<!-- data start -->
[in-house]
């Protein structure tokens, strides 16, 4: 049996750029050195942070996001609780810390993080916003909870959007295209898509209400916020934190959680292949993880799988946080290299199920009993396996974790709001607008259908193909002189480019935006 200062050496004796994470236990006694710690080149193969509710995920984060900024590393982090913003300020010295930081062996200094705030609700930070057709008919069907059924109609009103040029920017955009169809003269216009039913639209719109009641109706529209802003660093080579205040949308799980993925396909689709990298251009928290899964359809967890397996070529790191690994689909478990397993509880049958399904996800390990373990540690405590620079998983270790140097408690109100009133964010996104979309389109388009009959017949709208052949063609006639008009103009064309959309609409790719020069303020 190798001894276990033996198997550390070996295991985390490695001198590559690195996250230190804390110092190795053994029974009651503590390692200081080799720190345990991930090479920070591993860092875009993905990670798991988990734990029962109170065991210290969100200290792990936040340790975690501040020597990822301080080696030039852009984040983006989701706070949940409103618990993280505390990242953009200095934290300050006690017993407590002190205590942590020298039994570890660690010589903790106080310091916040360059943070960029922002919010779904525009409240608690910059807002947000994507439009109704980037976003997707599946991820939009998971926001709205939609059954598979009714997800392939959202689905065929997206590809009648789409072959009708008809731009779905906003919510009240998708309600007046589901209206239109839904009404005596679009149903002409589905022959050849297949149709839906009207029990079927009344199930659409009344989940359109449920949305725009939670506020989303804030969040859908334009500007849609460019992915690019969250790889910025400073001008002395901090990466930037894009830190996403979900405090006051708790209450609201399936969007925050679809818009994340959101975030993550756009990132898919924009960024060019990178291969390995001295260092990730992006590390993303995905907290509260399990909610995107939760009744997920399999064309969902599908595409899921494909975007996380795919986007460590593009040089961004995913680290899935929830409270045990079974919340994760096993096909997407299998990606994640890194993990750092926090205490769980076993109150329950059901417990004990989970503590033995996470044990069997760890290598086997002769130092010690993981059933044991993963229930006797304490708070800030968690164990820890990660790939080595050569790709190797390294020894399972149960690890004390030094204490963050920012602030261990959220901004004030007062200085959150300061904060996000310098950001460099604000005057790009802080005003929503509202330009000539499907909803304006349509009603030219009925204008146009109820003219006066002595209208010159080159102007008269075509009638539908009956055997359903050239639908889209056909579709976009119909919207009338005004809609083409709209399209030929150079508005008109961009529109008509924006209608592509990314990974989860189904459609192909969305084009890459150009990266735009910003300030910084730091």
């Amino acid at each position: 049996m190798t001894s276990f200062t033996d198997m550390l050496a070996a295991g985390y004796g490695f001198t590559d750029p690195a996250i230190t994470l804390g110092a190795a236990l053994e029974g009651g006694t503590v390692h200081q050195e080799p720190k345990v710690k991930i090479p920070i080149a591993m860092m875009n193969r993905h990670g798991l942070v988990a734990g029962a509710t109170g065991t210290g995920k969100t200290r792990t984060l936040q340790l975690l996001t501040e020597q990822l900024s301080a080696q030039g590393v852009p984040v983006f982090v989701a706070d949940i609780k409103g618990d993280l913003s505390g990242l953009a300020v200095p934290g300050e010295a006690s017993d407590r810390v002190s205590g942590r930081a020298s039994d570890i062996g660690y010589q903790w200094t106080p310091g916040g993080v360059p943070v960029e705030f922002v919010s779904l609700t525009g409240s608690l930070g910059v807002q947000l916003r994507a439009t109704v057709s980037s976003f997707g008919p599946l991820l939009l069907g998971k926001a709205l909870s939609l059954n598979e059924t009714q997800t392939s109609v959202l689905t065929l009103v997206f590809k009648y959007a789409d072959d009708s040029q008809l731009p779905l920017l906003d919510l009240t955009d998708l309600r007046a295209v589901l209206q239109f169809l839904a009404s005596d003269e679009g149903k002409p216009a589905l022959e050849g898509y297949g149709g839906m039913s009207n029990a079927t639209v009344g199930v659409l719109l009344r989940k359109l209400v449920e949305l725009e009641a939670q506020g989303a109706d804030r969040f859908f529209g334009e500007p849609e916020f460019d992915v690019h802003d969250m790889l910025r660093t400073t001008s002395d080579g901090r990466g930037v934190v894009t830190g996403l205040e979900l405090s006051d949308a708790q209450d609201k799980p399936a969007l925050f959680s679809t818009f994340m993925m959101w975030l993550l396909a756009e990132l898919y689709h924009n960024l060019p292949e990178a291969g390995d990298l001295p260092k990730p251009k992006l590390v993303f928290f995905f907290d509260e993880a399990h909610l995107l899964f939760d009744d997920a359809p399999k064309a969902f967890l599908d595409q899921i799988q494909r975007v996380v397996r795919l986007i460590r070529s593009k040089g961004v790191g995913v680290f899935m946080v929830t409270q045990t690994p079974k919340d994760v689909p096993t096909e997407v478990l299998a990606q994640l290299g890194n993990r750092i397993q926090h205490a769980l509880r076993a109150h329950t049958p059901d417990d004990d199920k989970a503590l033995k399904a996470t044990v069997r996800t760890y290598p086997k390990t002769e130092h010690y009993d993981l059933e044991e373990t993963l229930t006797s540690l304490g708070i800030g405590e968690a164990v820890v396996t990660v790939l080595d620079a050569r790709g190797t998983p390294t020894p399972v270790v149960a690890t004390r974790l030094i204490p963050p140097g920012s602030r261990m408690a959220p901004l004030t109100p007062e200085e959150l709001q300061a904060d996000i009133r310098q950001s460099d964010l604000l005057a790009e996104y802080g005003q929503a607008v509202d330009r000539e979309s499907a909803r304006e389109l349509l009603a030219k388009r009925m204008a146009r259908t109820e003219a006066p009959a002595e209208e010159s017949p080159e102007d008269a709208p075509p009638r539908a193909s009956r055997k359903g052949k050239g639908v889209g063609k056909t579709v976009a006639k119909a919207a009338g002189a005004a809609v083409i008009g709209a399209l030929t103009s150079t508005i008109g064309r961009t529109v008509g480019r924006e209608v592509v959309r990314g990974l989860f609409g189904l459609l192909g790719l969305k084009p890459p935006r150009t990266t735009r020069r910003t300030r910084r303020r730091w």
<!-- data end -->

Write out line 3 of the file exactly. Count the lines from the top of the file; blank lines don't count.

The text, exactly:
């Amino acid at each position: 049996m190798t001894s276990f200062t033996d198997m550390l050496a070996a295991g985390y004796g490695f001198t590559d750029p690195a996250i230190t994470l804390g110092a190795a236990l053994e029974g009651g006694t503590v390692h200081q050195e080799p720190k345990v710690k991930i090479p920070i080149a591993m860092m875009n193969r993905h990670g798991l942070v988990a734990g029962a509710t109170g065991t210290g995920k969100t200290r792990t984060l936040q340790l975690l996001t501040e020597q990822l900024s301080a080696q030039g590393v852009p984040v983006f982090v989701a706070d949940i609780k409103g618990d993280l913003s505390g990242l953009a300020v200095p934290g300050e010295a006690s017993d407590r810390v002190s205590g942590r930081a020298s039994d570890i062996g660690y010589q903790w200094t106080p310091g916040g993080v360059p943070v960029e705030f922002v919010s779904l609700t525009g409240s608690l930070g910059v807002q947000l916003r994507a439009t109704v057709s980037s976003f997707g008919p599946l991820l939009l069907g998971k926001a709205l909870s939609l059954n598979e059924t009714q997800t392939s109609v959202l689905t065929l009103v997206f590809k009648y959007a789409d072959d009708s040029q008809l731009p779905l920017l906003d919510l009240t955009d998708l309600r007046a295209v589901l209206q239109f169809l839904a009404s005596d003269e679009g149903k002409p216009a589905l022959e050849g898509y297949g149709g839906m039913s009207n029990a079927t639209v009344g199930v659409l719109l009344r989940k359109l209400v449920e949305l725009e009641a939670q506020g989303a109706d804030r969040f859908f529209g334009e500007p849609e916020f460019d992915v690019h802003d969250m790889l910025r660093t400073t001008s002395d080579g901090r990466g930037v934190v894009t830190g996403l205040e979900l405090s006051d949308a708790q209450d609201k799980p399936a969007l925050f959680s679809t818009f994340m993925m959101w975030l993550l396909a756009e990132l898919y689709h924009n960024l060019p292949e990178a291969g390995d990298l001295p260092k990730p251009k992006l590390v993303f928290f995905f907290d509260e993880a399990h909610l995107l899964f939760d009744d997920a359809p399999k064309a969902f967890l599908d595409q899921i799988q494909r975007v996380v397996r795919l986007i460590r070529s593009k040089g961004v790191g995913v680290f899935m946080v929830t409270q045990t690994p079974k919340d994760v689909p096993t096909e997407v478990l299998a990606q994640l290299g890194n993990r750092i397993q926090h205490a769980l509880r076993a109150h329950t049958p059901d417990d004990d199920k989970a503590l033995k399904a996470t044990v069997r996800t760890y290598p086997k390990t002769e130092h010690y009993d993981l059933e044991e373990t993963l229930t006797s540690l304490g708070i800030g405590e968690a164990v820890v396996t990660v790939l080595d620079a050569r790709g190797t998983p390294t020894p399972v270790v149960a690890t004390r974790l030094i204490p963050p140097g920012s602030r261990m408690a959220p901004l004030t109100p007062e200085e959150l709001q300061a904060d996000i009133r310098q950001s460099d964010l604000l005057a790009e996104y802080g005003q929503a607008v509202d330009r000539e979309s499907a909803r304006e389109l349509l009603a030219k388009r009925m204008a146009r259908t109820e003219a006066p009959a002595e209208e010159s017949p080159e102007d008269a709208p075509p009638r539908a193909s009956r055997k359903g052949k050239g639908v889209g063609k056909t579709v976009a006639k119909a919207a009338g002189a005004a809609v083409i008009g709209a399209l030929t103009s150079t508005i008109g064309r961009t529109v008509g480019r924006e209608v592509v959309r990314g990974l989860f609409g189904l459609l192909g790719l969305k084009p890459p935006r150009t990266t735009r020069r910003t300030r910084r303020r730091w």